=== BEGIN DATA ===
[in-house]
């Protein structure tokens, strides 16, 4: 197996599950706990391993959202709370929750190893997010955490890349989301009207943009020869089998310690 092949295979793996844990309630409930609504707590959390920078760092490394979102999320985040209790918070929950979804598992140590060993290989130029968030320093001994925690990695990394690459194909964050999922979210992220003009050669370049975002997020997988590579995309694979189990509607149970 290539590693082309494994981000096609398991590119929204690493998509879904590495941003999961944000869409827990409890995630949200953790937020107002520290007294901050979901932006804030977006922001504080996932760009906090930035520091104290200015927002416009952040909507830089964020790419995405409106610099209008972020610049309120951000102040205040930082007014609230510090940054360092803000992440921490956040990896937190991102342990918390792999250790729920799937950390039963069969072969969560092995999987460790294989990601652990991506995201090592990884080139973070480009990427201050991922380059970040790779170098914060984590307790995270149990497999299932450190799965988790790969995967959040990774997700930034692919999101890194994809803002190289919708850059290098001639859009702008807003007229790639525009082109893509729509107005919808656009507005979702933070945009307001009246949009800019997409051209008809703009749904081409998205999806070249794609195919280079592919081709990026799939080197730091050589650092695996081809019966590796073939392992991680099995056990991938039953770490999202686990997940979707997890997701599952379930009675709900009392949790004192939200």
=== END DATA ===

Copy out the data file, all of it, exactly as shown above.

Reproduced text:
[in-house]
């Protein structure tokens, strides 16, 4: 197996599950706990391993959202709370929750190893997010955490890349989301009207943009020869089998310690 092949295979793996844990309630409930609504707590959390920078760092490394979102999320985040209790918070929950979804598992140590060993290989130029968030320093001994925690990695990394690459194909964050999922979210992220003009050669370049975002997020997988590579995309694979189990509607149970 290539590693082309494994981000096609398991590119929204690493998509879904590495941003999961944000869409827990409890995630949200953790937020107002520290007294901050979901932006804030977006922001504080996932760009906090930035520091104290200015927002416009952040909507830089964020790419995405409106610099209008972020610049309120951000102040205040930082007014609230510090940054360092803000992440921490956040990896937190991102342990918390792999250790729920799937950390039963069969072969969560092995999987460790294989990601652990991506995201090592990884080139973070480009990427201050991922380059970040790779170098914060984590307790995270149990497999299932450190799965988790790969995967959040990774997700930034692919999101890194994809803002190289919708850059290098001639859009702008807003007229790639525009082109893509729509107005919808656009507005979702933070945009307001009246949009800019997409051209008809703009749904081409998205999806070249794609195919280079592919081709990026799939080197730091050589650092695996081809019966590796073939392992991680099995056990991938039953770490999202686990997940979707997890997701599952379930009675709900009392949790004192939200």